Here’s another article in the “you might not have thought it but philosophy undergrads are actually doing well in careers in business and law” mold, from a Canadian perspective.
A long time ago I posted on Richard Statman‘s dissertation work on the geometrical complexity of proofs: take a proof in natural deduction, interpret the formulas in it as nodes of a graph with edges going from premise to conclusion of an inference and from assumption to the (conclusion of the) inference where it is discharged. The genus of that graph is an interesting complexity measure. Ale Carbone has also worked on this complexity measure, and now has an exciting paper entitled “Logical structures and genus of proofs” forthcoming in the Annals of Pure and Applied Logic. Here’s the introduction:
The objects of our analysis are proofs. We shall not ask why we prove a statement, nor how to show a statement, but how difficult it is to prove it. An answer to the third question might give insight into the second.
At present, there is no notion that captures well how difficult it is to prove a theorem. Measures employed to grasp this idea are the number of steps and symbols used in a deduction, and these measures are far too rough: proofs containing no cuts/lemmas usually have a larger number of steps and symbols than proofs with cuts, but their combinatorial structure is simple, essentially a tree; on the other hand, the combinatorial structure of proofs with cuts can be quite intricate, and lemmas might be very hard to guess. Despite this, in practice, we look for lemmas in order to show a theorem.
Here we consider the genus of a proof as a measure of proof complexity and we discuss a few geometrical properties of logical flow graphs of proofs, with and without cuts, with the purpose of representing how complicated a cut-free proof can be. The main result of the article says that arbitrarily complicated non-oriented graphs, that is graphs of arbitrarily large genus, can be encoded in a cut-free proof. This fact was proved by Richard Statman in his thesis written in the early seventies and never published. Here, we reformulate Statman’s result in a purely graph theoretical language and give a proof of it. We show that there are several ways to embed non-oriented graphs of arbitrary complexity into cut-free proofs and provide some other direct embeddings of arbitrarily complex non-oriented graphs into proofs possibly with cuts. We also show that, given any formal circuit, we can codify it into a proof in such a way that the graph of the circuit corresponds to the logical flow graph of the encoding proof.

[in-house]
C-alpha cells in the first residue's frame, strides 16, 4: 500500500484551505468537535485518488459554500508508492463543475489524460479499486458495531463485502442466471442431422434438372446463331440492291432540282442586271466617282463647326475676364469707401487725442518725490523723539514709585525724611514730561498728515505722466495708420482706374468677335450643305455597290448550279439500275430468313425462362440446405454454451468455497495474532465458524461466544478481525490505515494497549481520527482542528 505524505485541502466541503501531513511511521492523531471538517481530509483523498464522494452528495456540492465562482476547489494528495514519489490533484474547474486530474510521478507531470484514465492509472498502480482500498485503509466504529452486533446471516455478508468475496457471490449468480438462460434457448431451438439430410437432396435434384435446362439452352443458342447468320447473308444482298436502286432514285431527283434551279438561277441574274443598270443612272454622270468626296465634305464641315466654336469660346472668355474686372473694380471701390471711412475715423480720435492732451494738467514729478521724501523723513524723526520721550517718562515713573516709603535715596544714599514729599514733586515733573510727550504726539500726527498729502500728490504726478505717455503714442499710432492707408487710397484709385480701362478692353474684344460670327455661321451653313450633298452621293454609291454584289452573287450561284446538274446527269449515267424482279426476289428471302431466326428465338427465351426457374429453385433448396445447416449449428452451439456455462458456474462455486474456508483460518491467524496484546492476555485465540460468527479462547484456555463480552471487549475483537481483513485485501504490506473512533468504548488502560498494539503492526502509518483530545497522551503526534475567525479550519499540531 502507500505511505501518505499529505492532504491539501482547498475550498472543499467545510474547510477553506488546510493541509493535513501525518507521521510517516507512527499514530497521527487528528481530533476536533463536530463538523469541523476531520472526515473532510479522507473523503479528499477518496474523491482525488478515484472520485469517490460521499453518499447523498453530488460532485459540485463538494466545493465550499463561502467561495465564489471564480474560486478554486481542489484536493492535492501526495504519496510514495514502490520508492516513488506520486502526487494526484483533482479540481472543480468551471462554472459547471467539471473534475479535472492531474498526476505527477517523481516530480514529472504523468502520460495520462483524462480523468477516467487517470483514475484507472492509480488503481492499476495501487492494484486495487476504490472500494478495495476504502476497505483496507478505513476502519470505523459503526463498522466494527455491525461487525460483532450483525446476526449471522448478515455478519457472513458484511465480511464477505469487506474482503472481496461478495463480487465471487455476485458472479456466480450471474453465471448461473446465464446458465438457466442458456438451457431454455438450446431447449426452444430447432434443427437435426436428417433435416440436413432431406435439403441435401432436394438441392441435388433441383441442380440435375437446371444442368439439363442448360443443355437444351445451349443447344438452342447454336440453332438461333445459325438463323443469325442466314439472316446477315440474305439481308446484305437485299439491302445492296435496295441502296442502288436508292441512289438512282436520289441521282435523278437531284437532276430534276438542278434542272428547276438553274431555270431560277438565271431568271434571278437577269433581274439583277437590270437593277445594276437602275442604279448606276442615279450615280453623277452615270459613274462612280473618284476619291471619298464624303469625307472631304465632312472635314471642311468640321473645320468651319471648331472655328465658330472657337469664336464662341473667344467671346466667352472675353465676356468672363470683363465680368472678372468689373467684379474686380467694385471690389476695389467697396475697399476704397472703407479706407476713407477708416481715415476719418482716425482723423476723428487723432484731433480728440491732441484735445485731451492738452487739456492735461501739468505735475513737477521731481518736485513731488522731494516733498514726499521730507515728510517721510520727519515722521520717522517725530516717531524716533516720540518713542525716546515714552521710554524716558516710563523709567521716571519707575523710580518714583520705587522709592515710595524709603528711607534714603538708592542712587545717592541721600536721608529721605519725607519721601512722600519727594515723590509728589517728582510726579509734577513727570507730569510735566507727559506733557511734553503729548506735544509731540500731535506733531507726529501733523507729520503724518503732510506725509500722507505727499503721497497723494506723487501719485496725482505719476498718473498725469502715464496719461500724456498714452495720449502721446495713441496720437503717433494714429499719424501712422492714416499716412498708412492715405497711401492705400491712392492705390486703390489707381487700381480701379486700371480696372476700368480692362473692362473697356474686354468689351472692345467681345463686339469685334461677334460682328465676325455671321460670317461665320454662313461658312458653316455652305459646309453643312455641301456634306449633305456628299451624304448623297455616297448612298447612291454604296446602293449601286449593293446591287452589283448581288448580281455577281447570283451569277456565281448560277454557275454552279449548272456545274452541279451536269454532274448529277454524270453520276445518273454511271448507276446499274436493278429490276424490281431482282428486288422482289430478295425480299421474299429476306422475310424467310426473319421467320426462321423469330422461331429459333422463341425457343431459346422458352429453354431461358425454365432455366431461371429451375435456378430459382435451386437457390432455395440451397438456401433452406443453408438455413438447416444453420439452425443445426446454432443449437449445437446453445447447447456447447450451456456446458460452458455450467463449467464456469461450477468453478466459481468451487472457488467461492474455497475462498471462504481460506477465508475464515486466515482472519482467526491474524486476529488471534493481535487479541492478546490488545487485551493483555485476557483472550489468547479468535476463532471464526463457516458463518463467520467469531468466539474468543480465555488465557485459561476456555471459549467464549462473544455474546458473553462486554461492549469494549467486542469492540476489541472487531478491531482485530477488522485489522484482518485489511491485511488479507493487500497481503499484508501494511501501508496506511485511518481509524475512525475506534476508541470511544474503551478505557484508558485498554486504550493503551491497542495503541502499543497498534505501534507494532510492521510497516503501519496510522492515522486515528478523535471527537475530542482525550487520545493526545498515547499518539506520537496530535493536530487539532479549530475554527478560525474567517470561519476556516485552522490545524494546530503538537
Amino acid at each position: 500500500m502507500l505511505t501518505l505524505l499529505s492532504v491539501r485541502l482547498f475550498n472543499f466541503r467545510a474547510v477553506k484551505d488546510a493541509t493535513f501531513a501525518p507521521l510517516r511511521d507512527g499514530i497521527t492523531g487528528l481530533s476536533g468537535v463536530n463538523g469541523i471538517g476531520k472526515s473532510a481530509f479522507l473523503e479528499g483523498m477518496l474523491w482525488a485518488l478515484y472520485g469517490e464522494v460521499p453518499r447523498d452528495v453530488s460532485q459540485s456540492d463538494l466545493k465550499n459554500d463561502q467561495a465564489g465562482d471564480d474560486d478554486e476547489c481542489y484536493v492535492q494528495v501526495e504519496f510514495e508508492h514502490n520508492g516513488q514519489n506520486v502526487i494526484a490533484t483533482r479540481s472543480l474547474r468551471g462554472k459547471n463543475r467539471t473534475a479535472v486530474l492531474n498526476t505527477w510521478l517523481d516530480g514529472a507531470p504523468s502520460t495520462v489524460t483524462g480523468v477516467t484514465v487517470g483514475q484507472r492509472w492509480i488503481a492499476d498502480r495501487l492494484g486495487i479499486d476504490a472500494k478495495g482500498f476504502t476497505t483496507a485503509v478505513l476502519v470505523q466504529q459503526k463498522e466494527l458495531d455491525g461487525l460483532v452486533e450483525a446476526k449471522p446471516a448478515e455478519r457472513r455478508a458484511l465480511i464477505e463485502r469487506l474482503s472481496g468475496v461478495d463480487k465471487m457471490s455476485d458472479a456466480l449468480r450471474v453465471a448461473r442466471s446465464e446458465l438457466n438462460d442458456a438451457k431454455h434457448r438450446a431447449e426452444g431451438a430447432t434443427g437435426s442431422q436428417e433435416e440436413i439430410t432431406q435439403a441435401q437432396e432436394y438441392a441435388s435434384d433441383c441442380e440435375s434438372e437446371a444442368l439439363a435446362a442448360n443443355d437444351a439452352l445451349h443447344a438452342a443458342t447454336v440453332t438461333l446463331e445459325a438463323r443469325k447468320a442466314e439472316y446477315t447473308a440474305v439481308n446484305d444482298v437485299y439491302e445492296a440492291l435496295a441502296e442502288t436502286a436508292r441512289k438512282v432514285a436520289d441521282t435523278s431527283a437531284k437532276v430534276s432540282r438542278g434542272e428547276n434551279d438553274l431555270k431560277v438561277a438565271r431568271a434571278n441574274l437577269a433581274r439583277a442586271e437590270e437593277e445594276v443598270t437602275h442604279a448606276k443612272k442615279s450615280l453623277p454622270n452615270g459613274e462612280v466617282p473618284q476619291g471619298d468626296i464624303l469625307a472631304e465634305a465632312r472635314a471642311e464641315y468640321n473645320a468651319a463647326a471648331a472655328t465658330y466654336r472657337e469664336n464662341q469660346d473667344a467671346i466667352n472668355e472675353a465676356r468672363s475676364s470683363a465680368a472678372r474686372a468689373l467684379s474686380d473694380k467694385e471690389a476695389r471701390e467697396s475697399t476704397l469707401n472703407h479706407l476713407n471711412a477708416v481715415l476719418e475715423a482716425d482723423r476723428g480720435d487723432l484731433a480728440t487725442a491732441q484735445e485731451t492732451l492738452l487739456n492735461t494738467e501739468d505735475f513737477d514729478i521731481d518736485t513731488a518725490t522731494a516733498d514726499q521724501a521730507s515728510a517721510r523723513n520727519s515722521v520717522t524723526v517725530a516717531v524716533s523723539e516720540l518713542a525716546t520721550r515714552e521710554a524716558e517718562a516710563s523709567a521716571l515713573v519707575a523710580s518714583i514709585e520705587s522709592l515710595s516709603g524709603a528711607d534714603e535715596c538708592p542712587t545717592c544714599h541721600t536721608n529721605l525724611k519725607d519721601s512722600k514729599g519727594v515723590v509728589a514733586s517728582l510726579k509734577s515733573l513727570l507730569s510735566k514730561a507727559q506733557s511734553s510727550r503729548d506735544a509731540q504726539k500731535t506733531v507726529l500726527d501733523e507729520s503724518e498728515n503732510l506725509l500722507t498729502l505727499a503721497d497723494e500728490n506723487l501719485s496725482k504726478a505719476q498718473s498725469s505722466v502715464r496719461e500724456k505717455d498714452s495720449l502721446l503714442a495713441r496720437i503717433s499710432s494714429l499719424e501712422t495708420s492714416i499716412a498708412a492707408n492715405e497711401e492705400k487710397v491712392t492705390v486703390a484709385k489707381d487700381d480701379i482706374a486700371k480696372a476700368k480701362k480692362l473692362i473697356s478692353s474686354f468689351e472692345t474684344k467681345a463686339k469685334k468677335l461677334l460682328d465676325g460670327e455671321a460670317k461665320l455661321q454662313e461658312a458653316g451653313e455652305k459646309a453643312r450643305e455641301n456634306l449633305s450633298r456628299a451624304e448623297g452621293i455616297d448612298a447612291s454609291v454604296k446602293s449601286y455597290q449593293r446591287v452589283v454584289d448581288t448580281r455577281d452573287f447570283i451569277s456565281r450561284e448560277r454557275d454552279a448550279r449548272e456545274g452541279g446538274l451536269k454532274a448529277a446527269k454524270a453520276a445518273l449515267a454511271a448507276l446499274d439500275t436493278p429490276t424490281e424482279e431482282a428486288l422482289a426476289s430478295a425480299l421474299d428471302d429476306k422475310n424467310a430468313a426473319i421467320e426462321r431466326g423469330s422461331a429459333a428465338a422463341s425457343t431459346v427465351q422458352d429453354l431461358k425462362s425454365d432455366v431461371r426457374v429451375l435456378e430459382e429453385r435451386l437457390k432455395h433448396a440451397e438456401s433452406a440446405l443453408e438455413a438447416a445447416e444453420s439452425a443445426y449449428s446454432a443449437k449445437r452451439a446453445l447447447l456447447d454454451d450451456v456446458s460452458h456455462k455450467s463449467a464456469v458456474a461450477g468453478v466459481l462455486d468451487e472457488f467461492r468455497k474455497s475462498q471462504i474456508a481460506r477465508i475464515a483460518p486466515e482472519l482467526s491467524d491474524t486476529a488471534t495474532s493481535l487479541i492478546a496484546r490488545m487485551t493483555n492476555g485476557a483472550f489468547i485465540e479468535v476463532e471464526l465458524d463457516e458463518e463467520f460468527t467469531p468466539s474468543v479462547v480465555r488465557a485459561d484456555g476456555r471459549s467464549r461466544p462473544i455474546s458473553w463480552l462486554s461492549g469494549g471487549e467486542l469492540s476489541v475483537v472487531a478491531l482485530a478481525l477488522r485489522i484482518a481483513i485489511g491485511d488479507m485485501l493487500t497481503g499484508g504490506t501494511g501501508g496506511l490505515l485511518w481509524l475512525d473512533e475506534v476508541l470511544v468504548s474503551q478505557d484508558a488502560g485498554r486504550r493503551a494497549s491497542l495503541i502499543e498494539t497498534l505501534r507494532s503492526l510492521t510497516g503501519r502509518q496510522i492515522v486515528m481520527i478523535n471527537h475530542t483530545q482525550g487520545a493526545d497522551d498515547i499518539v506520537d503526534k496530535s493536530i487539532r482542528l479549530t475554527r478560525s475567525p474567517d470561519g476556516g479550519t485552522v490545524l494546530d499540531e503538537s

The BBC 4 radio program “In Our Time,” presented by Melvyn Bragg, has archives of previous features on a range of topics, including some relevant to logic. Haven’t had the time to listen to them, but it you do, let me know what you think. Might be the kind of thing you can tell your relatives to listen to when they want to know what you are interested in.
- Logical Positivism with Barry Smith, Nancy Cartwright, and Thomas Uebel (in the Philosophy archive)
- Gödel’s Incompleteness Theorem with Marcus du Sautoy, John Barrow, and Philip Welch
- Infinity (with Ian Stewart, Robert Kaplan, and Sarah Rees (in the Science archive)
HT: Chris Green
Exciting developments! The Association of Symbolic Logic has made the now-out of print volumes in the Lecture Notes in Logic (vols. 1-12) and Perspectives in Mathematical Logic (vols. 1-12) open-access through Project Euclid. This includes classics like
- Shoenfield’s Recursion Theory,
- Lindström’s Aspects of Incompleteness in the LNL,
- Sacks’ Higher Recursion Theory,
- Hájek and Pudlák’s Metamathematics of First-order Arithmetic,
- Shelah’s Proper and Improper Forcing,
- Barwise’s Admissible Sets and Structures, and
- Barwise and Feferman’s Model-theoretic Logics in the PiML.
I’m especially excited about the Hájek/Pudlák and Barwise/Feferman volumes, which are chock-full of useful material! Check out the full list of volumes available (click on the “Series Contents” link on the right side). For now it’s available in nicely scanned and OCR’d PDF format, perhaps there will also be a print-on-demand way of getting a bound copy.